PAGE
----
As reported so far only by Bloomberg, Abbott just settled a class-action lawsuit alleging that its price hike for Norvir was anti-competitive.
Abbott Laboratories agreed to pay $52 million to resolve claims by direct drug buyers that it tried to harm competition when it quadrupled the price of its HIV medicine Norvir in 2003.
The settlement, which is subject to court approval, would resolve a class-action lawsuit filed on behalf of Abbott customers that purchased Norvir, a boosting agent for other HIV drugs, and a second medicine Kaletra, which includes Norvir, according to an April 8 filing in federal court in Oakland, California. Abbott denied wrongdoing, according to the accord.
Abbott increased the wholesale price of a Norvir capsule containing 100 milligrams to $8.57 from $1.71, the Abbott Park, Illinois-based company said in court documents. GlaxoSmithKline Plc and drug retailers and distributors sued, claiming other drugmakers that used Norvir in their medicines couldn’t compete on price with Kaletra, and the price increase penalized drug customers that wanted to buy medicines that competed with Kaletra.
Note that, as we discussed here, this is the third significant settlement by Abbott in the last six months. In December, 2010, the company settled claims that it defrauded Medicare and Medicaid for $421 million, and claims that a subsidiary paid kickbacks to doctors to sell its products for $41 million. For other discussion of Abbott's recent misbehavior, look here.
So while we were discussing other issues, the parade of legal settlements continued. It is beginning to seem like every major pharmaceutical/ device/ and biotechnology company has settled or pleaded guilty to multiple allegations of significantly bad behavior in the last few years. This suggests how bad the leadership of most of these companies has become.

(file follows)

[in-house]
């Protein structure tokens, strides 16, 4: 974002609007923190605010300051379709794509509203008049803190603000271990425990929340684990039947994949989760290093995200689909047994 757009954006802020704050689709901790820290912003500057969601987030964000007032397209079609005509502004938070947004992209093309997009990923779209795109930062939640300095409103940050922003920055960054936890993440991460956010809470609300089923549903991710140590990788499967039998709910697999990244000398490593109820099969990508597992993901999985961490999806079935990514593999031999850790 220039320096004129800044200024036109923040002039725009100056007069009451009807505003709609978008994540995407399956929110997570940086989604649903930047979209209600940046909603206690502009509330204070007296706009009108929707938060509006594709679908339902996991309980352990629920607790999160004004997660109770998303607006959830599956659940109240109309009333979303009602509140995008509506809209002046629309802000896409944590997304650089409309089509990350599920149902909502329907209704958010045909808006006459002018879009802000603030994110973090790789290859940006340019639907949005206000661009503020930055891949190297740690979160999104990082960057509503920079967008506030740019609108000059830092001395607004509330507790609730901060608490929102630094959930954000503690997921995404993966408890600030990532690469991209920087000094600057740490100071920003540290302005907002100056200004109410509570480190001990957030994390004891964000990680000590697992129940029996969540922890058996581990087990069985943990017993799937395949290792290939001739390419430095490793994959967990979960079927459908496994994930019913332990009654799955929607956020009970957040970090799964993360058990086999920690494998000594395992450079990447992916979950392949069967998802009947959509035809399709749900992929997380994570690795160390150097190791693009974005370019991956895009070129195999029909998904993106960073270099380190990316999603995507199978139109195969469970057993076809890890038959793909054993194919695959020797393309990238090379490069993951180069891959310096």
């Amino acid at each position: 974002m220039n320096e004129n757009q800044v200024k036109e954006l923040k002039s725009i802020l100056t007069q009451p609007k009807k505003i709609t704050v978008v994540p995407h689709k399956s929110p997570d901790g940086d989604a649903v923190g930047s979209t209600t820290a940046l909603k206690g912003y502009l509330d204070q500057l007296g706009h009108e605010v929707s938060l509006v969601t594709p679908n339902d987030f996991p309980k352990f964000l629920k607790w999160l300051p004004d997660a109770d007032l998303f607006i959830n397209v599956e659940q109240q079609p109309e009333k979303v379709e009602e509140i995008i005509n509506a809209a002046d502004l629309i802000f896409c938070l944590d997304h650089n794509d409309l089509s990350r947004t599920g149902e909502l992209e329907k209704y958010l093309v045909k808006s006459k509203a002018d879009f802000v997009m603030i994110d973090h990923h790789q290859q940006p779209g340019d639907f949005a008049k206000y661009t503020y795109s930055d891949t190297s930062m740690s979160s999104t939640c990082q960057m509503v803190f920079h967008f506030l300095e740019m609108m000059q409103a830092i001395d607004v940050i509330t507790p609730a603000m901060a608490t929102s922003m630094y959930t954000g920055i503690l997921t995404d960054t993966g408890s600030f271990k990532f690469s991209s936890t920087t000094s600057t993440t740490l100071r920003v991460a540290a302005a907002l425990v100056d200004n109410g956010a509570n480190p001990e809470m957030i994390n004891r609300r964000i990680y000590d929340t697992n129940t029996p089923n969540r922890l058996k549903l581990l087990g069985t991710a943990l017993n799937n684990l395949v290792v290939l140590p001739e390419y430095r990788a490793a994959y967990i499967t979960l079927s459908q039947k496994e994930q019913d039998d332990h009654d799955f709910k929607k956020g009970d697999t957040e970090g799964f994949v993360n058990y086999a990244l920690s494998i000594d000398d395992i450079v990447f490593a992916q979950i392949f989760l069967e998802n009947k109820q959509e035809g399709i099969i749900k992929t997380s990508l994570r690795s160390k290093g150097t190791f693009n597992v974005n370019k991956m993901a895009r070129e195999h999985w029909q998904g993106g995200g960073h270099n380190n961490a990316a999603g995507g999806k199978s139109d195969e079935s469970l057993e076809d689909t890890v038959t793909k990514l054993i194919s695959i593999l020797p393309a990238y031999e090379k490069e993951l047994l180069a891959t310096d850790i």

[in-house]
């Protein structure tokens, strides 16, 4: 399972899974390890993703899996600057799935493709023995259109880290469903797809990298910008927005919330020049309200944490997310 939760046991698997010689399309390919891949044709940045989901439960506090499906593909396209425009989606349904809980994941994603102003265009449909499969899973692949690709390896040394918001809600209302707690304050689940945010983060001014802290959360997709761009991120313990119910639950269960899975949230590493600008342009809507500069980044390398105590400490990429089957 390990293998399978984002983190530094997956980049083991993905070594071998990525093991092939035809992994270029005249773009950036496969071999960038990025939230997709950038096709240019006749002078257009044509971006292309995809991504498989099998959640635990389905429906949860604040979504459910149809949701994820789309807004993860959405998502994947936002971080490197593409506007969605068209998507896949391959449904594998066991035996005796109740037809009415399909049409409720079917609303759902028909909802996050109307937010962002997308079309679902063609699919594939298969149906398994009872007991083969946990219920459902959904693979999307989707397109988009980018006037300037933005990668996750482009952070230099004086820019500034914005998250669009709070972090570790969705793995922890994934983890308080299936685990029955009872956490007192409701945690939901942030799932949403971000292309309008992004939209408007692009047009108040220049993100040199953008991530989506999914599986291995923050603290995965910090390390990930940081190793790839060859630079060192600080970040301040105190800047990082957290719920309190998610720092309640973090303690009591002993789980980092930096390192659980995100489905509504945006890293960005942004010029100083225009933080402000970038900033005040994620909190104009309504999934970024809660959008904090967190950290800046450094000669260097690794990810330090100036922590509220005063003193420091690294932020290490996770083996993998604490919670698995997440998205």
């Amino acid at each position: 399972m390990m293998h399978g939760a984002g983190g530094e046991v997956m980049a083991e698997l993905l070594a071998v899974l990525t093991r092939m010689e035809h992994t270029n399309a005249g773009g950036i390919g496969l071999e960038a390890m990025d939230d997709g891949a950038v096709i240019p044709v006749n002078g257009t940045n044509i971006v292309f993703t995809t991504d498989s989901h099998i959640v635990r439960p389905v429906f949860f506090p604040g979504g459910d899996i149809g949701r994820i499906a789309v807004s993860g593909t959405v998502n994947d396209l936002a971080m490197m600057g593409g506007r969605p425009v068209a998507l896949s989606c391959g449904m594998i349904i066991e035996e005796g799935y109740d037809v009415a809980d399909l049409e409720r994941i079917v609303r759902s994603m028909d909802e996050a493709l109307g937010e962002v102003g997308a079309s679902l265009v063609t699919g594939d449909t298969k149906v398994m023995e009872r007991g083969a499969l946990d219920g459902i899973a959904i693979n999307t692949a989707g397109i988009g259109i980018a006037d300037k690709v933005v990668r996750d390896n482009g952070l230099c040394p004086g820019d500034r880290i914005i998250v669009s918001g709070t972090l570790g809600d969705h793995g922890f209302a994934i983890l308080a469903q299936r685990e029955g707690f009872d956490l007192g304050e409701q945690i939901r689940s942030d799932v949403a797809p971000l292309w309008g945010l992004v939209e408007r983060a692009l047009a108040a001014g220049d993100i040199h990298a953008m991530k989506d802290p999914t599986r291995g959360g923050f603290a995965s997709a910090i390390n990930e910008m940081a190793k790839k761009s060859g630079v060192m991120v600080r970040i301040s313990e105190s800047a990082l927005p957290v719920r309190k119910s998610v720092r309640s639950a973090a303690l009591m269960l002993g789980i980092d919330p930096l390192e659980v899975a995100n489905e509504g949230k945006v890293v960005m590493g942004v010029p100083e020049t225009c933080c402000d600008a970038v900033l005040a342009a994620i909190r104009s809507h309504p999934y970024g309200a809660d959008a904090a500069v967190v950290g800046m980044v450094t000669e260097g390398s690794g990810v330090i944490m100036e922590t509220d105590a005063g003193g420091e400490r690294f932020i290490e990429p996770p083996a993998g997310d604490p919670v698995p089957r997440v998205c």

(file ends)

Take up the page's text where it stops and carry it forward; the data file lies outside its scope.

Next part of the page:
Nonetheless, in the current case, like nearly all others, the penalties were paid by the companies themselves, not the people who authorized, directed or implemented the bad behavior. We and others have commented repeatedly that the resulting relative impunity of leaders of health care organizations will hardly deter future bad behavior. (Note that this impunity seems similar to that employed by leaders of finance after the global financial collapse/ Great Recession.) Not only do the leaders not pay penalties, but they continue to become hugely rich at the expense of their companies. For example, Abbott CEO Miles D White enjoyed total compensation of $25,564,283 in 2010, down only slightly from the 26,213,996 he received in 2009, according to the 2011 Abbott proxy statement (available here). Threats by government officials to start to employ the "Responsible Corporate Officer Doctrine," (available since 1943) to hold individuals accountable for health care organizations' misdeeds so far appear to be empty (see this post).
So to repeat Cassandra-like, we will not deter unethical behavior by health care organizations until the people who authorize, direct or implement bad behavior fear some meaningfully negative consequences. Real health care reform needs to make health care leaders accountable, and especially accountable for the bad behavior that helped make them rich.